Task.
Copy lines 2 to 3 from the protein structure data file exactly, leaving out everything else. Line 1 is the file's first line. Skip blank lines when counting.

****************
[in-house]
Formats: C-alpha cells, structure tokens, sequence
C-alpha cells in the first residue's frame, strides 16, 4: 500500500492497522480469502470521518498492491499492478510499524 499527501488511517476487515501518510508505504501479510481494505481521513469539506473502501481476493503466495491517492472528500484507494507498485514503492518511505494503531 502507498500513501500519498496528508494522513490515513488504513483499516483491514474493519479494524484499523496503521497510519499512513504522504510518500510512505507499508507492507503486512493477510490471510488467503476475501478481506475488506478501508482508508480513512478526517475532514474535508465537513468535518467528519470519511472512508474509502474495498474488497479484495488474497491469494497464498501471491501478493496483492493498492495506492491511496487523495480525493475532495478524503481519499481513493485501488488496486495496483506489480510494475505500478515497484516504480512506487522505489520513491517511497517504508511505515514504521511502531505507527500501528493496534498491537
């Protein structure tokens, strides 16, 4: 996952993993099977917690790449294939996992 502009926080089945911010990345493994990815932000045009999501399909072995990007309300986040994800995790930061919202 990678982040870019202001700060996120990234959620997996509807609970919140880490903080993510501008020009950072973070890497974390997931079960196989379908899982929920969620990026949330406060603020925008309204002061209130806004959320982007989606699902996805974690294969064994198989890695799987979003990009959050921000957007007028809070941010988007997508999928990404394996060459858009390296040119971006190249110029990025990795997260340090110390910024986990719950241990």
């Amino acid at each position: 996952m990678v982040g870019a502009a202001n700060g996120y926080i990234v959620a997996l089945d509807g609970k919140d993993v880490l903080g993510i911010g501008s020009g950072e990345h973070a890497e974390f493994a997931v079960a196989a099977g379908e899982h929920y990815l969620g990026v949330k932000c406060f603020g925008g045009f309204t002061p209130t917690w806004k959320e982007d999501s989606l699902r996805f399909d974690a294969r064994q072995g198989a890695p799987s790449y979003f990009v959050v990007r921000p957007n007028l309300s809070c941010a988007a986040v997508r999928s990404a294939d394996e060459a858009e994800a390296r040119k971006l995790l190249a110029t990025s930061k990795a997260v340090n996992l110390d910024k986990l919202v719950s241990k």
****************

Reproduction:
Formats: C-alpha cells, structure tokens, sequence
C-alpha cells in the first residue's frame, strides 16, 4: 500500500492497522480469502470521518498492491499492478510499524 499527501488511517476487515501518510508505504501479510481494505481521513469539506473502501481476493503466495491517492472528500484507494507498485514503492518511505494503531 502507498500513501500519498496528508494522513490515513488504513483499516483491514474493519479494524484499523496503521497510519499512513504522504510518500510512505507499508507492507503486512493477510490471510488467503476475501478481506475488506478501508482508508480513512478526517475532514474535508465537513468535518467528519470519511472512508474509502474495498474488497479484495488474497491469494497464498501471491501478493496483492493498492495506492491511496487523495480525493475532495478524503481519499481513493485501488488496486495496483506489480510494475505500478515497484516504480512506487522505489520513491517511497517504508511505515514504521511502531505507527500501528493496534498491537